Why should authors or readers care? Barnes & Noble are not dropping NOOK, they supposedly are negotiating with potential partners to take over for Microsoft. Will the tech ever catch up with Kindle, which is now more like a full functioning tablet? Likely not. NOOK owners love them as they are. The problem with NOOK is it is merely a symptom of B&N's overall illness: slow-thinking Corporate Mentality.
Back in the heyday of The Big Box Bookstore, B&N was a vibrant company which allowed its store managers leeway to interact with their local communities. Here in Tucson for example, one B&N store held a Local Author Night every month, inviting even independently published authors to participate. For a time, despite Amazon's growth into the behemoth that now dominates the market, stores which maintained their local ties remained at least somewhat viable. But when Corporate stripped individual managers of their flexibility to "save money," Author Night and other community involvement programs bit the dust, eliminating reasons for locals to go to B&N. Many never returned.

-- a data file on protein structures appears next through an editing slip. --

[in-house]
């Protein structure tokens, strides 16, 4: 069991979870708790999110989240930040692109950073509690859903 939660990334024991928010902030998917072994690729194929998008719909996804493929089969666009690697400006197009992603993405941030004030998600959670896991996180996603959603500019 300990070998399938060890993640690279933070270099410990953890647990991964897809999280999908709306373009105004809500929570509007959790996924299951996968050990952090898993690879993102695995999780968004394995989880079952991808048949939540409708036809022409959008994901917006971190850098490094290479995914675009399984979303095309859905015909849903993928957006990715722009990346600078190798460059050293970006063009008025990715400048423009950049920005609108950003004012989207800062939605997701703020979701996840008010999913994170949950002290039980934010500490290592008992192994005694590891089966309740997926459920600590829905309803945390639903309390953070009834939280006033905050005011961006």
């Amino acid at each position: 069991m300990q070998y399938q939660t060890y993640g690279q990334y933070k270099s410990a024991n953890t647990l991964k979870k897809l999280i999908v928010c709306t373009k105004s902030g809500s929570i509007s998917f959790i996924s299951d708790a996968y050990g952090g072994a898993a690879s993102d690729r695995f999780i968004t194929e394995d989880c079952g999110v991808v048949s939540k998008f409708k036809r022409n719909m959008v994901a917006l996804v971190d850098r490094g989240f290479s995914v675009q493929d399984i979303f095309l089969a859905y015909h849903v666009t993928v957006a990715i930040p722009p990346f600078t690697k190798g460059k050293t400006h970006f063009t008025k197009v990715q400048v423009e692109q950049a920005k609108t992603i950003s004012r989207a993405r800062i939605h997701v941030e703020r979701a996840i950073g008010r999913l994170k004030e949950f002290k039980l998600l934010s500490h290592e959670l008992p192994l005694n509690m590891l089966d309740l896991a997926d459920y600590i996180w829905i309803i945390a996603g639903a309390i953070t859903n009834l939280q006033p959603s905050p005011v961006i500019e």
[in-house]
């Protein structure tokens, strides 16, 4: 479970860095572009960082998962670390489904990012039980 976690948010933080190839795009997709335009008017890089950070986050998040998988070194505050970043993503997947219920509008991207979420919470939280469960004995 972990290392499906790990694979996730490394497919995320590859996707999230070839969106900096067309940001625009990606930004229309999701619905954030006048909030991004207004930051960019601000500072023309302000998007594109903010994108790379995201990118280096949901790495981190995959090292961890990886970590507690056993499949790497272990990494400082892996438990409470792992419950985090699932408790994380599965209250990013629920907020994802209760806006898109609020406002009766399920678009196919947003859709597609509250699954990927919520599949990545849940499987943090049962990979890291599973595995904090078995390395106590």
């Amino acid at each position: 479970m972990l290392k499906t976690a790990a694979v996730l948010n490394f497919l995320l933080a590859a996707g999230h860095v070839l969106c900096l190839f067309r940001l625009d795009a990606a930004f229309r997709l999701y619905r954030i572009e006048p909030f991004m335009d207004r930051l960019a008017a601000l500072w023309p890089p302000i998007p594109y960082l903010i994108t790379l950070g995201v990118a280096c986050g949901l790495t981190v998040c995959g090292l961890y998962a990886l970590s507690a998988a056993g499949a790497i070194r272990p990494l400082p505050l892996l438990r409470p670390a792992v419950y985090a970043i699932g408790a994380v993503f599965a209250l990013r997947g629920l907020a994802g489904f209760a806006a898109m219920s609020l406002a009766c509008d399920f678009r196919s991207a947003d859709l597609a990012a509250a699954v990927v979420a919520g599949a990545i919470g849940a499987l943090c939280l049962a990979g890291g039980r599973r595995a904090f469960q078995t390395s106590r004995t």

Barnes & Noble has also sought to inject excitement into its stores to combat the tepid store traffic that has plagued much of the retail industry. The retailer has gotten more creative with how it organizes its titles, added new displays and toys, and introduced big-ticket gifts like a $100 Crosley turntable ahead of the crucial holiday shopping season.
Hey B&N, here's a suggestion: Try involving the book-loving community again. New displays are not enough reason to step into a store. Neither are toys when people can get them at every other retailer in town. Have you ever heard someone say, "Ooh, I heard B&N has reorganized its titles and displays! Let's check it out!"
Give the managers free rein to organize writing nights or Local Night or any decent reason to actually invite the book-loving public into their stores and you may find sales will crawl upward again. It may not save NOOK from its descent into the Betamax dust bin, but you may be able to earn customer loyalty back, at least a little.